• Construct MDP’s to test the inclusion of new state features to a baseline:

    • Develop baseline state and policy

    • Add a feature to baseline and compare polices

    • A feature is deemed important if adding it results in a change in policy from a baseline policy (“shifts”)

  • For each MDP: verify policies are reliable (V-value convergence)


Hypothetical policy change example
Hypothetical Policy Change Example Dialogue State

0 shifts

5 shifts


Tests
Tests Dialogue State

B2+

+SMove

+Goal

B1+

Correctness

+Certainty

+Frustration

Baseline 2

Baseline 1

+%Correct


Baseline
Baseline Dialogue State

  • Actions: {Feed, NonFeed, Mix}

  • Baseline State: {Correctness}

Baseline network

F|NF|Mix

[C]

[I]

F|NF|Mix

F|NF|Mix

F|NF|Mix

F|NF|Mix

FINAL


Baseline 1 policies
Baseline 1 Policies Dialogue State

  • Trend: if you only have student correctness as a model of student state, regardless of their response, the best tactic is to always give simple feedback


But are our policies reliable
But are our policies reliable? Dialogue State

  • Best way to test is to run real experiments with human users with new dialogue manager, but that is months of work

  • Our tact: check if our corpus is large enough to develop reliable policies by seeing if V-values converge as we add more data to corpus

  • Method: run MDP on subsets of our corpus (incrementally add a student (5 dialogues) to data, and rerun MDP on each subset)



Methodology adding more features
Methodology: Adding more Features Dialogue State

  • Create more complicated baseline by adding certainty feature (new baseline = B2)

  • Add other 4 features (student moves, concept repetition, frustration, performance) individually to new baseline

  • Check that V-values converge

  • Analyze policy changes


Tests1
Tests Dialogue State

B2+

+SMove

+Goal

B1+

Correctness

+Certainty

+Frustration

Baseline 2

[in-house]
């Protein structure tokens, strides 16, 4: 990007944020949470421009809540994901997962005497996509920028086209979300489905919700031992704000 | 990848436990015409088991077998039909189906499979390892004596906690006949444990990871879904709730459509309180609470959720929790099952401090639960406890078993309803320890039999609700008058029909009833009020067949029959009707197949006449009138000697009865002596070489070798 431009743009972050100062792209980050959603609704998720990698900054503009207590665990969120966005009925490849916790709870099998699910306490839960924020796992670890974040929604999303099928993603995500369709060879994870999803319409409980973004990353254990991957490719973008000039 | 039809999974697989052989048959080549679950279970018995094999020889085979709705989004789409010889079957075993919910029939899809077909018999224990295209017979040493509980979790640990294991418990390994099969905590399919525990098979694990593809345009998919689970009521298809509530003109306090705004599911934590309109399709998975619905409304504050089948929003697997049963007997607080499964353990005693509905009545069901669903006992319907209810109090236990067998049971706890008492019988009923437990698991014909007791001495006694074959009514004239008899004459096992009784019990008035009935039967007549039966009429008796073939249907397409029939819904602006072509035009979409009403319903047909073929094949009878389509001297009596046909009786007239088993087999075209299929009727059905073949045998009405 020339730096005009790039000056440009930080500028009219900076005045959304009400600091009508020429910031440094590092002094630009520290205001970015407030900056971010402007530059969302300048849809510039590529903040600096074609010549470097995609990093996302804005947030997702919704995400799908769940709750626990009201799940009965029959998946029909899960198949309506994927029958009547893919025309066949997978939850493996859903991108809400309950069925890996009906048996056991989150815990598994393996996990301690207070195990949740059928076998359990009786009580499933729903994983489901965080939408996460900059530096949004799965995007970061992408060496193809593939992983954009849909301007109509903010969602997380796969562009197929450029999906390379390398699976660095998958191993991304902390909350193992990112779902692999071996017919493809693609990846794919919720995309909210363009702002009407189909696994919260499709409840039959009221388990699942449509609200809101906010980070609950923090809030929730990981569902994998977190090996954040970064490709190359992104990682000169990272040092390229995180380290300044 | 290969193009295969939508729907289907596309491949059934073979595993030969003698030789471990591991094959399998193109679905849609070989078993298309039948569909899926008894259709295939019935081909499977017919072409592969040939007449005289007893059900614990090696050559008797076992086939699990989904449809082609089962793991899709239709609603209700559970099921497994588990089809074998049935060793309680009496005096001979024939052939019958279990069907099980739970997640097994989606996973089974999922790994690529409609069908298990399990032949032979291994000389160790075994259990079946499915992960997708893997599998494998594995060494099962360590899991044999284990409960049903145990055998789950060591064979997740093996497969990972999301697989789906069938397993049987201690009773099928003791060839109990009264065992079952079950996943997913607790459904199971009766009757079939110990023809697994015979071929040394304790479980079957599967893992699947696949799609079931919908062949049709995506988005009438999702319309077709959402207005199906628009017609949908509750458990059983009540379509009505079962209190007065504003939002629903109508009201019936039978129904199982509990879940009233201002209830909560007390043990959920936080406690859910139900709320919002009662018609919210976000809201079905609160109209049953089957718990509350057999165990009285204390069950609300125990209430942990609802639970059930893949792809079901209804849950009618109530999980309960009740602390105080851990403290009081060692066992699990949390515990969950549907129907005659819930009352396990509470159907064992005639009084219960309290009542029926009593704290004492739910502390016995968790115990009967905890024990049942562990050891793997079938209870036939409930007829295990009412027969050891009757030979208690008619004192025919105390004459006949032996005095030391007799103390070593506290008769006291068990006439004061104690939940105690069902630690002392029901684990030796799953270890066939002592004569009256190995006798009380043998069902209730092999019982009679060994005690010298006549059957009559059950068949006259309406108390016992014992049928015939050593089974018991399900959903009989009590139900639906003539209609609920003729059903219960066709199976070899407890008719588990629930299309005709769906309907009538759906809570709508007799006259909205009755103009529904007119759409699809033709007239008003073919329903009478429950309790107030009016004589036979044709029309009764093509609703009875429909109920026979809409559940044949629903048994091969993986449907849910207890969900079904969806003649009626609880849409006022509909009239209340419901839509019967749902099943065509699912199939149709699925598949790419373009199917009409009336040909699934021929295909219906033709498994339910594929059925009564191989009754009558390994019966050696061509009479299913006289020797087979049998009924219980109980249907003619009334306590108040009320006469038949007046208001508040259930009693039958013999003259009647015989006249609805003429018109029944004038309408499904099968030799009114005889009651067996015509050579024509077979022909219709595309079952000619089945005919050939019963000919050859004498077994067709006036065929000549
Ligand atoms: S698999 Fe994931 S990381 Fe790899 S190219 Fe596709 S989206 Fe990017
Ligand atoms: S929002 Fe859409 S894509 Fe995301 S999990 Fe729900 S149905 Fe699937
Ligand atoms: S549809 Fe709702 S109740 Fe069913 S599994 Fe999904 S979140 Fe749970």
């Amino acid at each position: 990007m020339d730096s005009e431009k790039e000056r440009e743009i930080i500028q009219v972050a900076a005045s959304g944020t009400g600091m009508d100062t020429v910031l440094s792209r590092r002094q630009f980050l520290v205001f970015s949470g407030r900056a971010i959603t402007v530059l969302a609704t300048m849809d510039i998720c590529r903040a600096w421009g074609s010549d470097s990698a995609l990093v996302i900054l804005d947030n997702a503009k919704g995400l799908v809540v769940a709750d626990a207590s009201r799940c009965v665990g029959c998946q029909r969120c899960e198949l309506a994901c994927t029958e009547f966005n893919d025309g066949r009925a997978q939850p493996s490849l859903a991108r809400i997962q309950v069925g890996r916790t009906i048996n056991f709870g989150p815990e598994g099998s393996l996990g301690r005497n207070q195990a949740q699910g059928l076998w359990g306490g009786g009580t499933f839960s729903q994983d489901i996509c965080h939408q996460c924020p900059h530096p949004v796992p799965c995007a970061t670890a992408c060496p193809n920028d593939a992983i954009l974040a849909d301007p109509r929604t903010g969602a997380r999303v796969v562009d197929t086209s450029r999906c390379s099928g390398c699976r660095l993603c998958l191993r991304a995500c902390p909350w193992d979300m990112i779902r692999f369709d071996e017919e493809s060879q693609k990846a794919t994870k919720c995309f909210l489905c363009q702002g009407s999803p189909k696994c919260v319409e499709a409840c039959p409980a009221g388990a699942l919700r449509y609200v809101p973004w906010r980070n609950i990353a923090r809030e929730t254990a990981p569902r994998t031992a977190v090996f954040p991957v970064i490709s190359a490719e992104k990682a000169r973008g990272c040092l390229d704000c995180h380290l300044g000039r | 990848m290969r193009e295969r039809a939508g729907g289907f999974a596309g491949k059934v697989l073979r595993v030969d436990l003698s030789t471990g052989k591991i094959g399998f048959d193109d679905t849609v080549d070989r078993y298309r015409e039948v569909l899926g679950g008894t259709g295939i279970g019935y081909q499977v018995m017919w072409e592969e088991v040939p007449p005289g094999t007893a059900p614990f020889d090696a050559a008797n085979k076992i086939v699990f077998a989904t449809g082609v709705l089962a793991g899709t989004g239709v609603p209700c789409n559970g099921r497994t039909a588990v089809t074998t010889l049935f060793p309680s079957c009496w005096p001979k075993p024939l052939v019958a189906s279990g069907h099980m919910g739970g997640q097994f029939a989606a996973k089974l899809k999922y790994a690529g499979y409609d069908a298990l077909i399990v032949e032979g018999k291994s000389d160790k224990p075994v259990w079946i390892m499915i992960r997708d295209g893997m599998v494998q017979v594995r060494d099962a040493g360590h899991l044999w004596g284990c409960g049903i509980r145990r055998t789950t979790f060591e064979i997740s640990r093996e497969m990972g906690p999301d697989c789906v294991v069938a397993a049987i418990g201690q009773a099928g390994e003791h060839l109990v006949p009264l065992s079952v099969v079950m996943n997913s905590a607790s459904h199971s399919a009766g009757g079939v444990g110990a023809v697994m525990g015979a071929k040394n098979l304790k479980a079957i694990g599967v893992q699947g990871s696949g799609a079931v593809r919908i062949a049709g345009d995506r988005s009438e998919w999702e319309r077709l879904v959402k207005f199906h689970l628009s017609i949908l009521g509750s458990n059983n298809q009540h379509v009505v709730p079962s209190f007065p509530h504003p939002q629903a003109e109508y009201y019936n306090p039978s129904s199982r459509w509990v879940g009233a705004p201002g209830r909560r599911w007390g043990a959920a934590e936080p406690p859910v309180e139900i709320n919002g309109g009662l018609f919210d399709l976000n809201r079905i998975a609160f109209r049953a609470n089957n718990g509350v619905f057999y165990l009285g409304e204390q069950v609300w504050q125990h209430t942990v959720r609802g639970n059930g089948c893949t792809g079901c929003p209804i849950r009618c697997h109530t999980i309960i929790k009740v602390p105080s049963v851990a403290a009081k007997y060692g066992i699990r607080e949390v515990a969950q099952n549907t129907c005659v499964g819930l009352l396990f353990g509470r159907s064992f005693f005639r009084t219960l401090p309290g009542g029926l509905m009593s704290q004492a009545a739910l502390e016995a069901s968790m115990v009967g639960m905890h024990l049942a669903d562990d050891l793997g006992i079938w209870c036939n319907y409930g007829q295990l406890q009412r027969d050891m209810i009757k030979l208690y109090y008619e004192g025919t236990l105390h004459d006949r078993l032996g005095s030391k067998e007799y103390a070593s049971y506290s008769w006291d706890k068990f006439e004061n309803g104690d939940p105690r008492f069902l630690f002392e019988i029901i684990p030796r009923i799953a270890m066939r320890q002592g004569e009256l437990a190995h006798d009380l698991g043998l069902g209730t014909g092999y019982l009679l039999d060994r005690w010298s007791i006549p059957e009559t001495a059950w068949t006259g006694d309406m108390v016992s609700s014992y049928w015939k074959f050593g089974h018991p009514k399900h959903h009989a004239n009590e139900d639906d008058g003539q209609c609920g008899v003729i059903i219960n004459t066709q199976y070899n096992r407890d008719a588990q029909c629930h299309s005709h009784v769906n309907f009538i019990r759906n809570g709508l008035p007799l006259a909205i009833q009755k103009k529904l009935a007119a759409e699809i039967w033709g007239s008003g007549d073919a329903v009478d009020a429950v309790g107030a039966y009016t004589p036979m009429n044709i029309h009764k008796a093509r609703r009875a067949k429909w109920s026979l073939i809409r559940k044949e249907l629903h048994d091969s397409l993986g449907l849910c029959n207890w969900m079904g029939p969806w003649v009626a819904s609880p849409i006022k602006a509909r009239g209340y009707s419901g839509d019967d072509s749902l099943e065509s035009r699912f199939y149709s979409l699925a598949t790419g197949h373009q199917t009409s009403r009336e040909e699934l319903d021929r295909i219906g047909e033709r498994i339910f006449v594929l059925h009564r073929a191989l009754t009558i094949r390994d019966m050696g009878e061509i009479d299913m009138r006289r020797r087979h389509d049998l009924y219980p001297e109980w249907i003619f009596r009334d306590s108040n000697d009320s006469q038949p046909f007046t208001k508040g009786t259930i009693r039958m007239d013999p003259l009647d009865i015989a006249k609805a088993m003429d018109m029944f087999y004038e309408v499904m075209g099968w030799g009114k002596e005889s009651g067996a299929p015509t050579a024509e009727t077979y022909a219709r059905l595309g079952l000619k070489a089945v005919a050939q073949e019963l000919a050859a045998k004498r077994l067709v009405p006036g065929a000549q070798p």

Baseline 1

+%Correct


Certainty
Certainty Dialogue State

  • Previous work (Bhatt et al., ’04) has shown the importance of certainty in ITS

  • A student who is certain and correct, may not need feedback, but one that is correct but showing some doubt is a sign they are becoming confused, give more feedback


B2 baseline certainty policies
B2: Baseline + Certainty Policies Dialogue State

Trend: if neutral, give Feed or Mix, else give NonFeed



Tests2
Tests Dialogue State

B2+

+SMove

+Goal

B1+

Correctness

+Certainty

+Frustration

Baseline 2

Baseline 1

+ %Correct



Student move policies

7 Changes Dialogue State

Student Move Policies

Trend: give Mix if shallow (S), give NonFeed if Other (O)


Concept repetition policies

4 Shifts Dialogue State

Concept Repetition Policies

Trend: if concept is repeated (R) give complex or mix feedback


Frustration policies

4 Shifts Dialogue State

Frustration Policies

Trend: if student is frustrated (F), give NonFeed


Percent correct policies

3 Shifts Dialogue State

Percent Correct Policies

Trend: if student is a low performer (L), give NonFeed


Discussion
Discussion Dialogue State

  • Incorporating more information into a representation of the student state has an impact on tutor policies

  • Despite not having human or simulated users, can still claim that our findings are reliable due to convergence of V-values and policies

  • Including Certainty, Student Moves and Concept Repetition effected the most change


Future work
Future Work Dialogue State

  • Developing user simulations and annotating more human-computer experiments to further verify our policies are correct

  • More data allows us to develop more complicated policies such as

    • More complex tutor actions (hints, questions)

    • Combinations of state features

    • More refined reward functions (PARADISE)

  • Developing more complex convergence tests


Related work
Related Work Dialogue State

  • [Paek and Chickering, ‘05]

  • [Singh et al., ‘99] – optimal dialogue length

  • [Frampton et al., ‘05] – last dialogue act

  • [Williams et al., ‘03] – automatically generate good state/action sets


Diff plots
Diff Plots Dialogue State

Diff Plot: compare final policy (20 students) with policies generated at smaller cuts